In colder temperatures outdoors, American football players sometimes wear spandex tights next to their skin beneath their normal padded stretchy, tightly fitted pants.

Athletic tights are considered unisex.

Health and beauty use

Because the fabric used in tights is made of interwoven fabric such as nylon or cotton, there are pores in the fabric where modern manufacturers have been able to place other items which benefit the skin. They can use microencapsulation techniques to place substances such as moisturizers and other skin creams in the tights.[citation needed]

Design features

Tights are manufactured in many different varieties for stylistic and comfort reasons. Certain leg wear designs include a darker brief or no visible brief at all, the former being used to create extra support or a shaping effect.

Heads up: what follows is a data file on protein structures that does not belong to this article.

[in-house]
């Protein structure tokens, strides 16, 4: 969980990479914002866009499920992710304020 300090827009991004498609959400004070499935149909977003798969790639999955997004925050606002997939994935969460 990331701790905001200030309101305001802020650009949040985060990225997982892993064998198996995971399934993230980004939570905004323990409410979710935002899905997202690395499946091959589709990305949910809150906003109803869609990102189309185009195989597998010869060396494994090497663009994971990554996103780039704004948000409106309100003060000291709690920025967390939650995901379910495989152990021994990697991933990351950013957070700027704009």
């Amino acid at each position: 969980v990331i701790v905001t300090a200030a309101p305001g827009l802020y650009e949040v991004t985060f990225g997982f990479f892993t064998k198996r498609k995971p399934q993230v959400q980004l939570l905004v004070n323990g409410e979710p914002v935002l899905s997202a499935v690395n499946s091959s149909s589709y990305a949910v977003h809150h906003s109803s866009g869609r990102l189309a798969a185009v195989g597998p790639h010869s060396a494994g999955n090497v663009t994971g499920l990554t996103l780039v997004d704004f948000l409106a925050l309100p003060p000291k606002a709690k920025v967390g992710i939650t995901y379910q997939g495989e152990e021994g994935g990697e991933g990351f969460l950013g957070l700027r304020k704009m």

One area where design is vastly different from model to model is in the toe area. There are several varieties of toe type, such as sandal toes, open toes and reinforced, all offering different effects. Whilst some descriptions of the difference between open toe and sandal toe can cause confusion, the industry standard is that a sandal toe covers the whole foot and open toe tights use either a silicone band or toe loops to anchor the garment whilst leaving the toes exposed.[4]

Gallery

See also

References

  1. ^ US 2826760, Ernest G. Rice, "Combination Stockings and Panty", issued 18 March 1958 
  2. ^ "True cost of the 'men in tights'". BBC News. 4 March 2005. Retrieved 11 May 2008.
  3. ^ Rovell, Darren; Stein, Marc (31 March 2006). "League would amend uniform code to ban tights". ESPN.com. Retrieved 15 April 2008.
  4. ^ "Hosiery Glossary".
  5. ^ Dance.net. "tights ARE underwear". Retrieved 24 March 2014.